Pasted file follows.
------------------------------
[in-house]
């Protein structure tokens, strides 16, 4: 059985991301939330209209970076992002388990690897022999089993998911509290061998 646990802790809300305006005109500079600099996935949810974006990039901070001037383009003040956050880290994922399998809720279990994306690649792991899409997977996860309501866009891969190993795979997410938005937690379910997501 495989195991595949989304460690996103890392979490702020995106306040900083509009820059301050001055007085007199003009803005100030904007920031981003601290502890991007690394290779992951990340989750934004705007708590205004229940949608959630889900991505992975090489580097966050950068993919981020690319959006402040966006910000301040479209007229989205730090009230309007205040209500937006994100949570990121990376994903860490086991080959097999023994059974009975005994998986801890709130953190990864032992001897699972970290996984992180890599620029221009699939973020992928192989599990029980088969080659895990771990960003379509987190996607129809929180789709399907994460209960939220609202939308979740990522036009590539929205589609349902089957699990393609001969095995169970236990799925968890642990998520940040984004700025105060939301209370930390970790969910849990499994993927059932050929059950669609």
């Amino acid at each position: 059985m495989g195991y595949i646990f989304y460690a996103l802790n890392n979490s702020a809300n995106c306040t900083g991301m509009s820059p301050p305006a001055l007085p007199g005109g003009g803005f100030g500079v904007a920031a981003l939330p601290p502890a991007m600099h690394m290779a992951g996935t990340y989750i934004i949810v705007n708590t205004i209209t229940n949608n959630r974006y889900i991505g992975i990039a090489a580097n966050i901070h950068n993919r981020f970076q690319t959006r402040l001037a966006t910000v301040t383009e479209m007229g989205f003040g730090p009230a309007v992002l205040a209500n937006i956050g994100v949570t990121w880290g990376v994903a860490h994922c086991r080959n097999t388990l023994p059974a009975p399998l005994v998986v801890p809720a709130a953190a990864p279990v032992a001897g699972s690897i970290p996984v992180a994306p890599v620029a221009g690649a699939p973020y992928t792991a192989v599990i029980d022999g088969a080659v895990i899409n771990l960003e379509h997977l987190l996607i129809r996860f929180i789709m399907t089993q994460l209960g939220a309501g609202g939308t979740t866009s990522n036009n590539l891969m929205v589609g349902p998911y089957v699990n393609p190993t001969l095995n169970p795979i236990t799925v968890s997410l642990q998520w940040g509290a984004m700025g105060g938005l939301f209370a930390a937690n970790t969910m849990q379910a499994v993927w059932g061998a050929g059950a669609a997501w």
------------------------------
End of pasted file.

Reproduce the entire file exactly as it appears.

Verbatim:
[in-house]
């Protein structure tokens, strides 16, 4: 059985991301939330209209970076992002388990690897022999089993998911509290061998 646990802790809300305006005109500079600099996935949810974006990039901070001037383009003040956050880290994922399998809720279990994306690649792991899409997977996860309501866009891969190993795979997410938005937690379910997501 495989195991595949989304460690996103890392979490702020995106306040900083509009820059301050001055007085007199003009803005100030904007920031981003601290502890991007690394290779992951990340989750934004705007708590205004229940949608959630889900991505992975090489580097966050950068993919981020690319959006402040966006910000301040479209007229989205730090009230309007205040209500937006994100949570990121990376994903860490086991080959097999023994059974009975005994998986801890709130953190990864032992001897699972970290996984992180890599620029221009699939973020992928192989599990029980088969080659895990771990960003379509987190996607129809929180789709399907994460209960939220609202939308979740990522036009590539929205589609349902089957699990393609001969095995169970236990799925968890642990998520940040984004700025105060939301209370930390970790969910849990499994993927059932050929059950669609």
């Amino acid at each position: 059985m495989g195991y595949i646990f989304y460690a996103l802790n890392n979490s702020a809300n995106c306040t900083g991301m509009s820059p301050p305006a001055l007085p007199g005109g003009g803005f100030g500079v904007a920031a981003l939330p601290p502890a991007m600099h690394m290779a992951g996935t990340y989750i934004i949810v705007n708590t205004i209209t229940n949608n959630r974006y889900i991505g992975i990039a090489a580097n966050i901070h950068n993919r981020f970076q690319t959006r402040l001037a966006t910000v301040t383009e479209m007229g989205f003040g730090p009230a309007v992002l205040a209500n937006i956050g994100v949570t990121w880290g990376v994903a860490h994922c086991r080959n097999t388990l023994p059974a009975p399998l005994v998986v801890p809720a709130a953190a990864p279990v032992a001897g699972s690897i970290p996984v992180a994306p890599v620029a221009g690649a699939p973020y992928t792991a192989v599990i029980d022999g088969a080659v895990i899409n771990l960003e379509h997977l987190l996607i129809r996860f929180i789709m399907t089993q994460l209960g939220a309501g609202g939308t979740t866009s990522n036009n590539l891969m929205v589609g349902p998911y089957v699990n393609p190993t001969l095995n169970p795979i236990t799925v968890s997410l642990q998520w940040g509290a984004m700025g105060g938005l939301f209370a930390a937690n970790t969910m849990q379910a499994v993927w059932g061998a050929g059950a669609a997501w």